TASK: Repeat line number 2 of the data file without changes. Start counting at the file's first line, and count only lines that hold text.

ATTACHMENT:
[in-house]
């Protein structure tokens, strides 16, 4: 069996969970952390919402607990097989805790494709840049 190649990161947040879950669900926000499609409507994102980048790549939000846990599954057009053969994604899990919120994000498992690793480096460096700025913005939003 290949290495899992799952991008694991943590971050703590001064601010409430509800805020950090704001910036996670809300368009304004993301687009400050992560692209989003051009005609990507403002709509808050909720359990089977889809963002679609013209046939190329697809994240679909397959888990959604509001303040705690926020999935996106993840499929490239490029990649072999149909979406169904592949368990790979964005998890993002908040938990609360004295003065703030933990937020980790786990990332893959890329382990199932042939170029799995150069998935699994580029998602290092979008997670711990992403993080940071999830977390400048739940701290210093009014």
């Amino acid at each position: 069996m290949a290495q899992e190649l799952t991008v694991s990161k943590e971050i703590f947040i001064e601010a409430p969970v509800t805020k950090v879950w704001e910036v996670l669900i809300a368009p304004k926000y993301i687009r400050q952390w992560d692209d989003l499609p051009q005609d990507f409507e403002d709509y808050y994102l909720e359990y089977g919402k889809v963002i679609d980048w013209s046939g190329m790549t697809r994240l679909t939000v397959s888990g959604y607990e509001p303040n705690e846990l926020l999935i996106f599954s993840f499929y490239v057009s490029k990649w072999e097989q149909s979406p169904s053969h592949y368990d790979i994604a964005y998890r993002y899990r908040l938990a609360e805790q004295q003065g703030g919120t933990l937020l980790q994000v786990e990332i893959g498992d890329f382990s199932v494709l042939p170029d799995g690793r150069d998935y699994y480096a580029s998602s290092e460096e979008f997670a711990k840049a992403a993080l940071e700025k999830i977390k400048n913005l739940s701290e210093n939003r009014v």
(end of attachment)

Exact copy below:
């Protein structure tokens, strides 16, 4: 069996969970952390919402607990097989805790494709840049 190649990161947040879950669900926000499609409507994102980048790549939000846990599954057009053969994604899990919120994000498992690793480096460096700025913005939003 290949290495899992799952991008694991943590971050703590001064601010409430509800805020950090704001910036996670809300368009304004993301687009400050992560692209989003051009005609990507403002709509808050909720359990089977889809963002679609013209046939190329697809994240679909397959888990959604509001303040705690926020999935996106993840499929490239490029990649072999149909979406169904592949368990790979964005998890993002908040938990609360004295003065703030933990937020980790786990990332893959890329382990199932042939170029799995150069998935699994580029998602290092979008997670711990992403993080940071999830977390400048739940701290210093009014």